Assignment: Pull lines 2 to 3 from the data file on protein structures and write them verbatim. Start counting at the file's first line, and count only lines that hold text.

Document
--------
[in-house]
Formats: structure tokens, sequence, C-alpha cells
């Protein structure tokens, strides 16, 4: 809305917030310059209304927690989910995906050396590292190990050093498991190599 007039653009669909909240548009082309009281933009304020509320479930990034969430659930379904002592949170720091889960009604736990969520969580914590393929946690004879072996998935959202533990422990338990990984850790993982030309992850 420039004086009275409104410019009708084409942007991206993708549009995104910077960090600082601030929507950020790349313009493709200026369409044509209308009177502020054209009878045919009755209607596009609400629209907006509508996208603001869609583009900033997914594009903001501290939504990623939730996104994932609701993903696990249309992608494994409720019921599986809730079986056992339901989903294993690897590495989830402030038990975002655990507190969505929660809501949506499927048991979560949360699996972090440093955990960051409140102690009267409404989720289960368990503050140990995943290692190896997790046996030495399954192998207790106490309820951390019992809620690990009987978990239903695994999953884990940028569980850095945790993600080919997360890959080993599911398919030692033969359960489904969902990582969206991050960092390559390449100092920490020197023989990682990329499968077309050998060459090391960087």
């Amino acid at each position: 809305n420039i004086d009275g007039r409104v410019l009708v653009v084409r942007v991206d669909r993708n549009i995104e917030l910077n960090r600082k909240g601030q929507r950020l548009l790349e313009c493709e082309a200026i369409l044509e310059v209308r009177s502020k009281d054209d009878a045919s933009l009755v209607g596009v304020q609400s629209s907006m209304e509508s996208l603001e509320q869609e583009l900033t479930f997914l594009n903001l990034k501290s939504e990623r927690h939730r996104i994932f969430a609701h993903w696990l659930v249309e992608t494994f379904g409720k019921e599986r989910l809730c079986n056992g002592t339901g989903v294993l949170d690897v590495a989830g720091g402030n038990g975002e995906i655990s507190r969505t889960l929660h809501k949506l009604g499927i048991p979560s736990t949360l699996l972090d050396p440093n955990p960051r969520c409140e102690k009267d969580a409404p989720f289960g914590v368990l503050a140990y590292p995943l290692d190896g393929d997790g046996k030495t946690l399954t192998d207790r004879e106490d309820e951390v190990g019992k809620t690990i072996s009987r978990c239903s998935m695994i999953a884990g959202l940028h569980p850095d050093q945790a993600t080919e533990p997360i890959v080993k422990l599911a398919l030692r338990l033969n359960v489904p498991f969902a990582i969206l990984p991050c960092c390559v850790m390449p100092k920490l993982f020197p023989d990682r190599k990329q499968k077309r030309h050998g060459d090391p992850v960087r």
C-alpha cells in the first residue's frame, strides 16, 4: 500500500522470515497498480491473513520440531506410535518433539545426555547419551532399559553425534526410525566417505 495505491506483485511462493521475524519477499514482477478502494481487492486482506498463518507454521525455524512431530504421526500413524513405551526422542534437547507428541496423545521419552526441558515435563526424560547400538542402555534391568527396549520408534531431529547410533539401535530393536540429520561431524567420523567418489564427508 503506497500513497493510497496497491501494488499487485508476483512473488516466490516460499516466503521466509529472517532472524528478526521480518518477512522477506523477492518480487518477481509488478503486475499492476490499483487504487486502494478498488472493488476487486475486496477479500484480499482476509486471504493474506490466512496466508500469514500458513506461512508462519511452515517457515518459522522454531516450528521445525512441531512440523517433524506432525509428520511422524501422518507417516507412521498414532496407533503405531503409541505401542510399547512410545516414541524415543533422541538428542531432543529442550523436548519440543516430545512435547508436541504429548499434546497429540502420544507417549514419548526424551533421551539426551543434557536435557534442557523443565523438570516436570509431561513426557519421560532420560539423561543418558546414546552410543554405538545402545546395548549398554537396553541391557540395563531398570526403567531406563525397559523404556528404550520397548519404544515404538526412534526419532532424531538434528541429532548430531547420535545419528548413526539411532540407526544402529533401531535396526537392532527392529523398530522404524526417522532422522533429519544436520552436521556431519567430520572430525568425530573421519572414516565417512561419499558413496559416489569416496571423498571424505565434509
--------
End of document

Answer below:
Formats: structure tokens, sequence, C-alpha cells
């Protein structure tokens, strides 16, 4: 809305917030310059209304927690989910995906050396590292190990050093498991190599 007039653009669909909240548009082309009281933009304020509320479930990034969430659930379904002592949170720091889960009604736990969520969580914590393929946690004879072996998935959202533990422990338990990984850790993982030309992850 420039004086009275409104410019009708084409942007991206993708549009995104910077960090600082601030929507950020790349313009493709200026369409044509209308009177502020054209009878045919009755209607596009609400629209907006509508996208603001869609583009900033997914594009903001501290939504990623939730996104994932609701993903696990249309992608494994409720019921599986809730079986056992339901989903294993690897590495989830402030038990975002655990507190969505929660809501949506499927048991979560949360699996972090440093955990960051409140102690009267409404989720289960368990503050140990995943290692190896997790046996030495399954192998207790106490309820951390019992809620690990009987978990239903695994999953884990940028569980850095945790993600080919997360890959080993599911398919030692033969359960489904969902990582969206991050960092390559390449100092920490020197023989990682990329499968077309050998060459090391960087």